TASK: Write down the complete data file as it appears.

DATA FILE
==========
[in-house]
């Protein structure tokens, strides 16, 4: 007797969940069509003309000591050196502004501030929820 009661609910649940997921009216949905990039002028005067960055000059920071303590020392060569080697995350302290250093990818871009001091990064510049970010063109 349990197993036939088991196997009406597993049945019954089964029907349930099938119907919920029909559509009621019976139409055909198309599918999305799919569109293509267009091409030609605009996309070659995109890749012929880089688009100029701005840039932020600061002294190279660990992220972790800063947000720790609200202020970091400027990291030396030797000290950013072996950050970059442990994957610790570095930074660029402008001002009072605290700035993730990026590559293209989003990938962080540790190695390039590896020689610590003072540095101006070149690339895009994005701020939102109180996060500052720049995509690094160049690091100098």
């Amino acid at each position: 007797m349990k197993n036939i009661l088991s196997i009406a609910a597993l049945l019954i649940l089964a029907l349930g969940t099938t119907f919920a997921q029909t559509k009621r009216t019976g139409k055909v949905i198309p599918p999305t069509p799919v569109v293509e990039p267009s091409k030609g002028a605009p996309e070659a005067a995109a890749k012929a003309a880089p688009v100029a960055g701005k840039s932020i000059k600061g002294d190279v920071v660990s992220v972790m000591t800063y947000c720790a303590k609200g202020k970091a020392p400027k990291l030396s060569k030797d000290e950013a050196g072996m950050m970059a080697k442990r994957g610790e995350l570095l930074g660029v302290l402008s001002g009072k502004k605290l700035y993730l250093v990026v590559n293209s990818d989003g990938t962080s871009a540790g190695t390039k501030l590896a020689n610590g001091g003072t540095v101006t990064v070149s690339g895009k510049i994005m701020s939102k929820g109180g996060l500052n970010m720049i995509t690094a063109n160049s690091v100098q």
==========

[in-house]
């Protein structure tokens, strides 16, 4: 007797969940069509003309000591050196502004501030929820 009661609910649940997921009216949905990039002028005067960055000059920071303590020392060569080697995350302290250093990818871009001091990064510049970010063109 349990197993036939088991196997009406597993049945019954089964029907349930099938119907919920029909559509009621019976139409055909198309599918999305799919569109293509267009091409030609605009996309070659995109890749012929880089688009100029701005840039932020600061002294190279660990992220972790800063947000720790609200202020970091400027990291030396030797000290950013072996950050970059442990994957610790570095930074660029402008001002009072605290700035993730990026590559293209989003990938962080540790190695390039590896020689610590003072540095101006070149690339895009994005701020939102109180996060500052720049995509690094160049690091100098």
């Amino acid at each position: 007797m349990k197993n036939i009661l088991s196997i009406a609910a597993l049945l019954i649940l089964a029907l349930g969940t099938t119907f919920a997921q029909t559509k009621r009216t019976g139409k055909v949905i198309p599918p999305t069509p799919v569109v293509e990039p267009s091409k030609g002028a605009p996309e070659a005067a995109a890749k012929a003309a880089p688009v100029a960055g701005k840039s932020i000059k600061g002294d190279v920071v660990s992220v972790m000591t800063y947000c720790a303590k609200g202020k970091a020392p400027k990291l030396s060569k030797d000290e950013a050196g072996m950050m970059a080697k442990r994957g610790e995350l570095l930074g660029v302290l402008s001002g009072k502004k605290l700035y993730l250093v990026v590559n293209s990818d989003g990938t962080s871009a540790g190695t390039k501030l590896a020689n610590g001091g003072t540095v101006t990064v070149s690339g895009k510049i994005m701020s939102k929820g109180g996060l500052n970010m720049i995509t690094a063109n160049s690091v100098q």